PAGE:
David R. Brumbelow said...

I'd like to congratulate you on your pancakes.
God uses good cooking!
David R. Brumbelow

CB Scott said...

I want everyone to know that it was me who originally said:

" I seriously doubt that people who get hold of the principles of 2 Corinthians 8-9 are going to be giving 2% or whatever the national average is.

Christians who are filled with the Spirit and invested in the kingdom give "as much as they are able and even beyond their ability." They don't do that by moving a decimal point but by investing "themselves first" then their money.

If Christians were truly sold out to Christ and invested in the Kingdom, I doubt that teachings on tithing would be relevant."

But Dave Miller was given my email that contained this great spiritual wisdom by some low-life and he has posted it as his own.
The sad thing is; Dave don't even live in Oklahoma where such rude behavior is considered to be proper Christian conduct.

Dave Miller said...

I may have to look through my email files CB, and see if there is anything else I can post.

Joe Blackmon said...

The sad thing is; Dave don't even live in Oklahoma where such rude behavior is considered to be proper Christian conduct.


Bart Barber said...

Ladies and Gentlemen, I have placed a phone call to C. B. Scott. Genius like that ought to be celebrated.

Bart Barber said...

Tom Parker:

I'm glad that you have taken note of how strained my relationship has been with Les Puryear. That very fact, in my opinion, is one of the strongest pieces of evidence that the Holy Spirit might use to convince you that I am telling the truth, the whole truth, and nothing but the truth.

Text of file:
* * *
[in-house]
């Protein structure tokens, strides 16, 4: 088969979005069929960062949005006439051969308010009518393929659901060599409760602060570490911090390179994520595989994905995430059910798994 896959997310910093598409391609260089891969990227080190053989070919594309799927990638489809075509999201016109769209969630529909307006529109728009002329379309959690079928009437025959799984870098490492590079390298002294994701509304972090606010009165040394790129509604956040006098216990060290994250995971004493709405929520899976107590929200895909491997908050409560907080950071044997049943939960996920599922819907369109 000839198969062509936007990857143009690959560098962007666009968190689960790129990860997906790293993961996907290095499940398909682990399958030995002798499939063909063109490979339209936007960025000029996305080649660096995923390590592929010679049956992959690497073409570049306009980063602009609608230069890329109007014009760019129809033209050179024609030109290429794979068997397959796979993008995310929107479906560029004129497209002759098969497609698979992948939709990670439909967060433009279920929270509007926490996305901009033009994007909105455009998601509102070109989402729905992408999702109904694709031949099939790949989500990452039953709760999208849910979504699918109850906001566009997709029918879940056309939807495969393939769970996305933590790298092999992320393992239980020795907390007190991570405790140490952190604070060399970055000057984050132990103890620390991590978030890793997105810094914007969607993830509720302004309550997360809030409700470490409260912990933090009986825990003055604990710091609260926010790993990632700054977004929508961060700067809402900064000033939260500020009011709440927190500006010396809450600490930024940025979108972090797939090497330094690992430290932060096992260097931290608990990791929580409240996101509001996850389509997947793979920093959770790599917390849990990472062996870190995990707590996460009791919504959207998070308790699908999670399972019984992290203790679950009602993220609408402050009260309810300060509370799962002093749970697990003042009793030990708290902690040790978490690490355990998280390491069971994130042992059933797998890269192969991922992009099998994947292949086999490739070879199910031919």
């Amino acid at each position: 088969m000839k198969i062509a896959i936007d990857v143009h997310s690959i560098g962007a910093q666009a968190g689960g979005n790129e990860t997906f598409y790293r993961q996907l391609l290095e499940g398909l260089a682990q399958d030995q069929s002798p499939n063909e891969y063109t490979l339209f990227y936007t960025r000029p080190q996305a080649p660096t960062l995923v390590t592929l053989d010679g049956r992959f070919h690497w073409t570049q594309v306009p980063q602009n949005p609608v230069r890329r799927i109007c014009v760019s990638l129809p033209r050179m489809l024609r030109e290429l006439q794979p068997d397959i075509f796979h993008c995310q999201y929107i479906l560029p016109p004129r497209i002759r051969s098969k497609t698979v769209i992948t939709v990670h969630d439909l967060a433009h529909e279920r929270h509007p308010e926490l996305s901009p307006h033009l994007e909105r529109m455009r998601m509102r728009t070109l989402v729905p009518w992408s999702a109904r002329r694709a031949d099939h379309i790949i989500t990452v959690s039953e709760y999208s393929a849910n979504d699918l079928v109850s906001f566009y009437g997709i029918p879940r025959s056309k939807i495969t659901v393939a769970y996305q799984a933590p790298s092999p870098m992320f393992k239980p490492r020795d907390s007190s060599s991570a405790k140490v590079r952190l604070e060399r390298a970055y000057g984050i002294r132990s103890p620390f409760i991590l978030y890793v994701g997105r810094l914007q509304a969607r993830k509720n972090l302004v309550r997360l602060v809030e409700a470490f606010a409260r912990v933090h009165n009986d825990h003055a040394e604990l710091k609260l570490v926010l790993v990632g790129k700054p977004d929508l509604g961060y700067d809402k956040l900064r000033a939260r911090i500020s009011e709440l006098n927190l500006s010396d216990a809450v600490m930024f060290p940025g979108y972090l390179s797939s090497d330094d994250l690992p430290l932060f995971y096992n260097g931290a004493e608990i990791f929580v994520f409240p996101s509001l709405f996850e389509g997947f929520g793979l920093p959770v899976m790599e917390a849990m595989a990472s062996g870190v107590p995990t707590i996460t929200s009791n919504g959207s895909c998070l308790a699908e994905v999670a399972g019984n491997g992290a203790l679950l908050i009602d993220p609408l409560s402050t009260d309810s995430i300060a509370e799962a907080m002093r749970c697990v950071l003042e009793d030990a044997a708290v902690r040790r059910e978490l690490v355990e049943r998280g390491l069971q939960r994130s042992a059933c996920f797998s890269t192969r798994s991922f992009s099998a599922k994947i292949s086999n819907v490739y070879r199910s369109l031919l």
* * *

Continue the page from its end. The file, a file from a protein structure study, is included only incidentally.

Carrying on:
DL said...

Bart you said,

"In case anyone is interested, I just made one of the better batches of pancakes that I have ever whipped up. I'm almost as proud of them as I am of the Grilled Chicken-Shrimp Enbrochettes that I made last month."

That is great. Did you learn to do this at the Southwestern Home-ec department? :)

Wayne Smith said...


Thanks for this post to let the Light Shine in on what I consider the LOW of the LOWEST. I say a Big AMEN to your comments, as well as Dave Miller’s and LASTLY to CB SCOTT’S. To think back to my comments about seeing Hearts in some Bloggers, I sure was misled by the Master Blogger from OK. May God have Mersey on Him and his Wild Geese, as CB would say?


Tom Parker said...

I disagree Wayne Smith. I am very thankful that Wade Burleson shown the light on Les P. trying to get two professors of the SBC fired.

BTW do you practice storehouse giving?

Joe Blackmon said...

Again, the only people who see what Les said in the email as an attempt to get someone fired are people who:

--hate the doctrinal convictions of those who stood for the Bible in the Conservative Resurrgence.

--WANT to see it as Les trying to get someone fired.

--have doctrinal convictions that could best be described as mainstream/moderate a la Bruce Prescott and that crew.

That sound about right.

Dave Miller said...

Joe, I think I have to disagree with your comment.

Perhaps Les was not officially trying to get the profs fired, but I think it is a fair reading of his comment to say that he was questioning whether these professors should have their jobs.

I am generally supportive of Les, but when I read the email, I think he was suggesting that Dr. Akin should consider firing the prof.

But, to address Tom.

First, Les is not a "power player" in the SBC. (We'd all like to think we are powerful bloggers, but what we are is talkers and we have very little power.) Les is not a power broker.

Les has every right as a Southern Baptist to express his opinion that a man should not be a professor.

If he were chair of the trustees, or a convention officer, then perhaps we would have to question what he was doing.